From 50 miles away, glaciers may gleam, but ice's intricacy is expressed simply as a reflection of the underlying landscape and overlying light. This shot is from Paddle Park in Olympia, but a spate of recent fieldwork (yes, replacing culverts so fish can get through is a good thing; no, it would not be good to take out an archaeological site in the process) got me in the neighborhood of some pretty ice, expressing a few of its many moods.
A cool thing about frozen water is that sometimes you can glimpse the crystal structure on a pretty large scale, no magnification required. Here on this beaver pond, the freezing surface is only a few millimeters thick, but there are lines a couple of feet long, shooting out in all directions, weaving a web over the whole surface. Between the lines, smooth mirrors of the frozen stuff.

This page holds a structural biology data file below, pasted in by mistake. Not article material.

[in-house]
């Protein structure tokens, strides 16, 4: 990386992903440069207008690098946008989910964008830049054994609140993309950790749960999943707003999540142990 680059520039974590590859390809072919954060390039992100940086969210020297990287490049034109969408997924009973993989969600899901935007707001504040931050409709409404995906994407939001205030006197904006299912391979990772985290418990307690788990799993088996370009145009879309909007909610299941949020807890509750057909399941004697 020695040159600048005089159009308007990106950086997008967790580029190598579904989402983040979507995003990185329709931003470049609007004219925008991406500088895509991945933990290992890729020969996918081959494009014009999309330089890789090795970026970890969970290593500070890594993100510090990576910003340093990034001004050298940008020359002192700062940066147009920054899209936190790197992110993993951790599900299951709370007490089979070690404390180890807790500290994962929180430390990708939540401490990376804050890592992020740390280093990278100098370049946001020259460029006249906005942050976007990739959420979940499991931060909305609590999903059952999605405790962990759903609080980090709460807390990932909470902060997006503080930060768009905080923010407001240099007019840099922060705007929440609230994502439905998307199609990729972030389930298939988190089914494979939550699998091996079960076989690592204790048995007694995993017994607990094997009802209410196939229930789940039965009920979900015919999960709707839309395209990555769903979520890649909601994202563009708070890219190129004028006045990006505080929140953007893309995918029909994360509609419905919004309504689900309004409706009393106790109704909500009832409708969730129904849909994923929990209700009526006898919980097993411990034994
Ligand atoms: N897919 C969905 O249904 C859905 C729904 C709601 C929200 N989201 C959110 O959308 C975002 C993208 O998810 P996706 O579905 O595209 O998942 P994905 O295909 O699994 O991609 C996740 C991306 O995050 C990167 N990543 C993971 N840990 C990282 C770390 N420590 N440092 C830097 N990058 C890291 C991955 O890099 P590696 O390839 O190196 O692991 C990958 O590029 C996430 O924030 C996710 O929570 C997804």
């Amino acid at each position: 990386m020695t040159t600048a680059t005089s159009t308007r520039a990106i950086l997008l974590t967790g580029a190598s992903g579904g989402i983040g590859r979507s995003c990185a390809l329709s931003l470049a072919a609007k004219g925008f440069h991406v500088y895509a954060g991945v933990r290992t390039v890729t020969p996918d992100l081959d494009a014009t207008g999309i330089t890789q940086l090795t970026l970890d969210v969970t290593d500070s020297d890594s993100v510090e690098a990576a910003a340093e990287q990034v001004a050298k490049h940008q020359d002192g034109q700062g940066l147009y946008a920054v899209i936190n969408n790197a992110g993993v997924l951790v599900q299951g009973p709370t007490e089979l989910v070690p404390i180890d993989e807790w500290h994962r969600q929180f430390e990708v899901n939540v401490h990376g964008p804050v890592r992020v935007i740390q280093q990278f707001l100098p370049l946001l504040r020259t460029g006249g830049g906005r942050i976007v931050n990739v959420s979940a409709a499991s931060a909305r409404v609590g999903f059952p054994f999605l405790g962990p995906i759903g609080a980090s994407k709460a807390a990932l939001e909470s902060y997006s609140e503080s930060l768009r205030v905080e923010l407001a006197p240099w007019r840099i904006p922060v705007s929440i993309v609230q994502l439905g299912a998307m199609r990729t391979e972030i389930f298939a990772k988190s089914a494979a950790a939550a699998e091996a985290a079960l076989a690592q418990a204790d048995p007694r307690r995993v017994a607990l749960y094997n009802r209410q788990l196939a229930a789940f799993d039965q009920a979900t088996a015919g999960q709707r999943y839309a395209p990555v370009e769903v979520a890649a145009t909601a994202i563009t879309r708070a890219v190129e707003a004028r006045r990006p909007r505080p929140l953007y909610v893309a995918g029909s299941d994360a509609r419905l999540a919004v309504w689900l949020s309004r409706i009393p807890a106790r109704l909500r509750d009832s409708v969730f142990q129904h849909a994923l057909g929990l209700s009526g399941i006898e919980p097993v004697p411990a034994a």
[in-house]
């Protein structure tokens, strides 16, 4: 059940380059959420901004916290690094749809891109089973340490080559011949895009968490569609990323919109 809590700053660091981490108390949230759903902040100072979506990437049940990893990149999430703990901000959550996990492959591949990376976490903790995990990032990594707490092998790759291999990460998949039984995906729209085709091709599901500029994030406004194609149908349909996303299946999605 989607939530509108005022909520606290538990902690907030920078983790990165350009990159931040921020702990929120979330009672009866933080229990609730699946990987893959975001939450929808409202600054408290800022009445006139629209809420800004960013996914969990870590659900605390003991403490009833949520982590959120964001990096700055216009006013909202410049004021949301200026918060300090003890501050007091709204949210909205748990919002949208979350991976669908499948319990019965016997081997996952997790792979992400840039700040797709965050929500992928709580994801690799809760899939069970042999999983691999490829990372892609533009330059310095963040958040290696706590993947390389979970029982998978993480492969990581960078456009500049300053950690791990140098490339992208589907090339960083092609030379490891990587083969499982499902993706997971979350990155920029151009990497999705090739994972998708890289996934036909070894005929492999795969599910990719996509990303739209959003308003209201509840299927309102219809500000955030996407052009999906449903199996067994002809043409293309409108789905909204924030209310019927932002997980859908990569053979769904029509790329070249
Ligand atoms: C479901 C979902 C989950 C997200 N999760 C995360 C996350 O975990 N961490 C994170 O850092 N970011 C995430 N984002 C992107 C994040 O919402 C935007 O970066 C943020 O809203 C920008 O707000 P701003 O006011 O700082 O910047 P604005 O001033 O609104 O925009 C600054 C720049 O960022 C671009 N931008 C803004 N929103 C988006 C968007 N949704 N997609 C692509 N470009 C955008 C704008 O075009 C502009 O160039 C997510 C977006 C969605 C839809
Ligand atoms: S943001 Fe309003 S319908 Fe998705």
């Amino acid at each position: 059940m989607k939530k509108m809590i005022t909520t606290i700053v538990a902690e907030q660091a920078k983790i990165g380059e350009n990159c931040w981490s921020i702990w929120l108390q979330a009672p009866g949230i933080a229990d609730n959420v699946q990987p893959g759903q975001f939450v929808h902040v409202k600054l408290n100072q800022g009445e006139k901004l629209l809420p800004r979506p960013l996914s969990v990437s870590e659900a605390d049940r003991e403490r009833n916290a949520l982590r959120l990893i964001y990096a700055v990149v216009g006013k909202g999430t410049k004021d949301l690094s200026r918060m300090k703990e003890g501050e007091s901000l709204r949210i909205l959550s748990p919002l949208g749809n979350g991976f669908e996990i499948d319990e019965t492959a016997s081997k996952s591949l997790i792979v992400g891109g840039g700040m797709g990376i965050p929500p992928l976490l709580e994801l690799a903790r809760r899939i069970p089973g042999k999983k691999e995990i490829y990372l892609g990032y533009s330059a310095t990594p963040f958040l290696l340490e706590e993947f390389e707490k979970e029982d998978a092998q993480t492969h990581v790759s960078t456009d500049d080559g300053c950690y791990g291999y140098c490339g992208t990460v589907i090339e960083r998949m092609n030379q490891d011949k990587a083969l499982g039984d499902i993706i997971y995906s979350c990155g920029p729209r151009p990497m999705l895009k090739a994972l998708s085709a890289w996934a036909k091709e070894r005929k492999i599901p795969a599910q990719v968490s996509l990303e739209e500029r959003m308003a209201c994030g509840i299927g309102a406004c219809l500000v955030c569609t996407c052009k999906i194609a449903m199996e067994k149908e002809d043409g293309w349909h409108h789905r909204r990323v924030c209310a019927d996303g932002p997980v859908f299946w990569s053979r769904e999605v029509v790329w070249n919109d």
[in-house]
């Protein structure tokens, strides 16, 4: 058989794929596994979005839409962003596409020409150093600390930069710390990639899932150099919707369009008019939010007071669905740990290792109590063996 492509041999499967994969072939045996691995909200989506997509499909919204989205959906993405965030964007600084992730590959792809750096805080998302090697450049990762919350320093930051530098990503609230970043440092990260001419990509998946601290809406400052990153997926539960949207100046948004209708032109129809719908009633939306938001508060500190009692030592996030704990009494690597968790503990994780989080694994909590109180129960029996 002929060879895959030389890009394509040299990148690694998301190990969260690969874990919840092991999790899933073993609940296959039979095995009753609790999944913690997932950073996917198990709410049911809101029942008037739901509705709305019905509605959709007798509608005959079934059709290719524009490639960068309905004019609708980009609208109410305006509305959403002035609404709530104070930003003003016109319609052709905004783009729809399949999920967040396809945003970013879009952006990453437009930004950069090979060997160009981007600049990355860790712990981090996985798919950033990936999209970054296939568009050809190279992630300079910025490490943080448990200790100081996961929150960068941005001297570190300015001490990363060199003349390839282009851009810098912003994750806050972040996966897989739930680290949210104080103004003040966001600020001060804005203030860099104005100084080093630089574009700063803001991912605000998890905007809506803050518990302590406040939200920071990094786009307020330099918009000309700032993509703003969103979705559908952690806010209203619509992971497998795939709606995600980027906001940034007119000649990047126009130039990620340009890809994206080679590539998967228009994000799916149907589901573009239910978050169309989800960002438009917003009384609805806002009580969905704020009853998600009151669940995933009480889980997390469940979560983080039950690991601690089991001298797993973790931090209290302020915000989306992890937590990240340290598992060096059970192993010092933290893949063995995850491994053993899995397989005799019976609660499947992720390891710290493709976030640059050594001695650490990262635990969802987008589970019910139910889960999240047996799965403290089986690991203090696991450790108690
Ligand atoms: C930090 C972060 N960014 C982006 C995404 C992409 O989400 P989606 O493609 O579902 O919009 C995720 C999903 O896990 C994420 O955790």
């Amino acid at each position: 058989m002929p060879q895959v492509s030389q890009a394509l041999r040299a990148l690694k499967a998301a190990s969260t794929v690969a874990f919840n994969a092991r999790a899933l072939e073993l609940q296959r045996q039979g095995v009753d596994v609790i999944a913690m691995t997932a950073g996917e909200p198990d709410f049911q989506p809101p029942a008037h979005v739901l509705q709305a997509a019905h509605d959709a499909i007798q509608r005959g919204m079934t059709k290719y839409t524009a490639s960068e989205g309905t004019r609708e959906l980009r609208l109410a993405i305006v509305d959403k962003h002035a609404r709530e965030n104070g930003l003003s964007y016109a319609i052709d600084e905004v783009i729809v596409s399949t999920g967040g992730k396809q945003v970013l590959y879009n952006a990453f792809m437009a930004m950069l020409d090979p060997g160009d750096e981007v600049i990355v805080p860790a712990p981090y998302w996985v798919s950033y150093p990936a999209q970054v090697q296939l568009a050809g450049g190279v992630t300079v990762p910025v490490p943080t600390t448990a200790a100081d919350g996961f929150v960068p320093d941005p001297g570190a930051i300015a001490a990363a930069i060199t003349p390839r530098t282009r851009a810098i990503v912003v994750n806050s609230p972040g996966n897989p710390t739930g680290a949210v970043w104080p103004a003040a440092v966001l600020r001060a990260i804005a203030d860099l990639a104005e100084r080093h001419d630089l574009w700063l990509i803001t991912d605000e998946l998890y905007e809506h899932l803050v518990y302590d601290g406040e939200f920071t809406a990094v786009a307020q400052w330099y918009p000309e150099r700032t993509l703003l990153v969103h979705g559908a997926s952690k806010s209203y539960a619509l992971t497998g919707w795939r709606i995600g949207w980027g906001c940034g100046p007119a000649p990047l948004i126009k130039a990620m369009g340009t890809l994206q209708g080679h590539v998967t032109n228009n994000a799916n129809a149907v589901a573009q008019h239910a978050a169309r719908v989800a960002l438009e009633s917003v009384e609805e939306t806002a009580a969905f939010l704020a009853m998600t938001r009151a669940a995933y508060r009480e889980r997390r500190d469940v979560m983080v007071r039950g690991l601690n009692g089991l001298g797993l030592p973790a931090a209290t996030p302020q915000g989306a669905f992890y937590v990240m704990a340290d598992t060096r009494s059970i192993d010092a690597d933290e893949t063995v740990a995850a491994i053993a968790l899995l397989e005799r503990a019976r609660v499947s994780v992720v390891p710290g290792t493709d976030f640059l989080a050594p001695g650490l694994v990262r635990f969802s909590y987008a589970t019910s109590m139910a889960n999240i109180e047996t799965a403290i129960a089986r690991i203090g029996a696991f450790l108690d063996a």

On another beaver pond, the glassy interstices were few. The whole surface was adorned with slivers and feathers of ice.
Meanwhile, by a stream, the spray of a small fall gets locked to a twig in blobular clusters. Not crystalline at all to the naked eye, more like ginseng roots or some other living thing.